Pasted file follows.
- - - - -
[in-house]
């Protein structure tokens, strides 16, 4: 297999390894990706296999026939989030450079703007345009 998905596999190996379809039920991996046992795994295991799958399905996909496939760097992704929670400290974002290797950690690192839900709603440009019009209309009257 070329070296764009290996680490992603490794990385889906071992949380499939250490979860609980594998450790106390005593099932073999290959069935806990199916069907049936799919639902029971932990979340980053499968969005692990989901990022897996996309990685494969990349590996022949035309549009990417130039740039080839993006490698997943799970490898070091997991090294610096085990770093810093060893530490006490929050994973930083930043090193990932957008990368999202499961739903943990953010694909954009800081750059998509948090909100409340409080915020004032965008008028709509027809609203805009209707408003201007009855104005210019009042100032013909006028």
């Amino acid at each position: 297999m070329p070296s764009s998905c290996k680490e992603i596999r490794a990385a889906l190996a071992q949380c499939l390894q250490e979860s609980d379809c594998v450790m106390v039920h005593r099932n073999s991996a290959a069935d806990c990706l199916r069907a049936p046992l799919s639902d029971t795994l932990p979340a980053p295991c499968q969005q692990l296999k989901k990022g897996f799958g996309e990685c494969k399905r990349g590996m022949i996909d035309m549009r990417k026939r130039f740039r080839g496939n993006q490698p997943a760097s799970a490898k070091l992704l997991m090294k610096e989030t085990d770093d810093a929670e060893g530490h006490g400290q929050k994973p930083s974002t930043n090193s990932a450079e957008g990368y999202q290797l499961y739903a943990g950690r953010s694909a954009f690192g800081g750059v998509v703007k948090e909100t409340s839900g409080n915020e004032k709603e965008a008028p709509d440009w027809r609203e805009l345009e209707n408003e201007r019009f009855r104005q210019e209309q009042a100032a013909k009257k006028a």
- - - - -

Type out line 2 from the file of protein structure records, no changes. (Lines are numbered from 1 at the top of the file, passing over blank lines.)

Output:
């Protein structure tokens, strides 16, 4: 297999390894990706296999026939989030450079703007345009 998905596999190996379809039920991996046992795994295991799958399905996909496939760097992704929670400290974002290797950690690192839900709603440009019009209309009257 070329070296764009290996680490992603490794990385889906071992949380499939250490979860609980594998450790106390005593099932073999290959069935806990199916069907049936799919639902029971932990979340980053499968969005692990989901990022897996996309990685494969990349590996022949035309549009990417130039740039080839993006490698997943799970490898070091997991090294610096085990770093810093060893530490006490929050994973930083930043090193990932957008990368999202499961739903943990953010694909954009800081750059998509948090909100409340409080915020004032965008008028709509027809609203805009209707408003201007009855104005210019009042100032013909006028």